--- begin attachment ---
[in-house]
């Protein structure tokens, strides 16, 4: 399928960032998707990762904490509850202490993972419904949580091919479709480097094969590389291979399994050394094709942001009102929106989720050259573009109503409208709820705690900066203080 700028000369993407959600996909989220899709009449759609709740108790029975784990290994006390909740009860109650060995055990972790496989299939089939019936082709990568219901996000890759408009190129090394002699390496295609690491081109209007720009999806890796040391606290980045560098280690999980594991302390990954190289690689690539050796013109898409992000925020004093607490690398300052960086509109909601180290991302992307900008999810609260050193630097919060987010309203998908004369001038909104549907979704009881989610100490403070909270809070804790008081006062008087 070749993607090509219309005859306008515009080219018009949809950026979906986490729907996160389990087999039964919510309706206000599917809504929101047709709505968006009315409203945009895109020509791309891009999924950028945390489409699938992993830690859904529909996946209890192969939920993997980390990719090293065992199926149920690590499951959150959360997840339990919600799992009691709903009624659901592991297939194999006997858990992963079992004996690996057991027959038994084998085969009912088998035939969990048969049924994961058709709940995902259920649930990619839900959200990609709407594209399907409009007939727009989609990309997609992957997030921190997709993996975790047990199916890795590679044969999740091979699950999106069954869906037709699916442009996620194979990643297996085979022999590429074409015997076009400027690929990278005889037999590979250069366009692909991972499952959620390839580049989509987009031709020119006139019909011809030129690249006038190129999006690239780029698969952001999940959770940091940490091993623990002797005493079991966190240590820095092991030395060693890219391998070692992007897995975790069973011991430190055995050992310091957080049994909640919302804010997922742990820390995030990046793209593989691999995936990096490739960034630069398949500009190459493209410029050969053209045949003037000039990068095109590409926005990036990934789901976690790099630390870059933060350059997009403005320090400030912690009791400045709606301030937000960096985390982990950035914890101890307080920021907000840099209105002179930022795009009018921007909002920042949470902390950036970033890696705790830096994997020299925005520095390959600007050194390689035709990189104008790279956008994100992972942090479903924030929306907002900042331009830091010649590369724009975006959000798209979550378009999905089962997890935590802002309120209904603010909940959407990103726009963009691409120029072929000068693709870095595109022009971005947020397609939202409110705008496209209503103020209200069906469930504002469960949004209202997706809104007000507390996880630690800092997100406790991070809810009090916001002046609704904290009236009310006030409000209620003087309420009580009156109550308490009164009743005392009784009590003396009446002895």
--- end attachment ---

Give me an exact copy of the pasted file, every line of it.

[in-house]
């Protein structure tokens, strides 16, 4: 399928960032998707990762904490509850202490993972419904949580091919479709480097094969590389291979399994050394094709942001009102929106989720050259573009109503409208709820705690900066203080 700028000369993407959600996909989220899709009449759609709740108790029975784990290994006390909740009860109650060995055990972790496989299939089939019936082709990568219901996000890759408009190129090394002699390496295609690491081109209007720009999806890796040391606290980045560098280690999980594991302390990954190289690689690539050796013109898409992000925020004093607490690398300052960086509109909601180290991302992307900008999810609260050193630097919060987010309203998908004369001038909104549907979704009881989610100490403070909270809070804790008081006062008087 070749993607090509219309005859306008515009080219018009949809950026979906986490729907996160389990087999039964919510309706206000599917809504929101047709709505968006009315409203945009895109020509791309891009999924950028945390489409699938992993830690859904529909996946209890192969939920993997980390990719090293065992199926149920690590499951959150959360997840339990919600799992009691709903009624659901592991297939194999006997858990992963079992004996690996057991027959038994084998085969009912088998035939969990048969049924994961058709709940995902259920649930990619839900959200990609709407594209399907409009007939727009989609990309997609992957997030921190997709993996975790047990199916890795590679044969999740091979699950999106069954869906037709699916442009996620194979990643297996085979022999590429074409015997076009400027690929990278005889037999590979250069366009692909991972499952959620390839580049989509987009031709020119006139019909011809030129690249006038190129999006690239780029698969952001999940959770940091940490091993623990002797005493079991966190240590820095092991030395060693890219391998070692992007897995975790069973011991430190055995050992310091957080049994909640919302804010997922742990820390995030990046793209593989691999995936990096490739960034630069398949500009190459493209410029050969053209045949003037000039990068095109590409926005990036990934789901976690790099630390870059933060350059997009403005320090400030912690009791400045709606301030937000960096985390982990950035914890101890307080920021907000840099209105002179930022795009009018921007909002920042949470902390950036970033890696705790830096994997020299925005520095390959600007050194390689035709990189104008790279956008994100992972942090479903924030929306907002900042331009830091010649590369724009975006959000798209979550378009999905089962997890935590802002309120209904603010909940959407990103726009963009691409120029072929000068693709870095595109022009971005947020397609939202409110705008496209209503103020209200069906469930504002469960949004209202997706809104007000507390996880630690800092997100406790991070809810009090916001002046609704904290009236009310006030409000209620003087309420009580009156109550308490009164009743005392009784009590003396009446002895």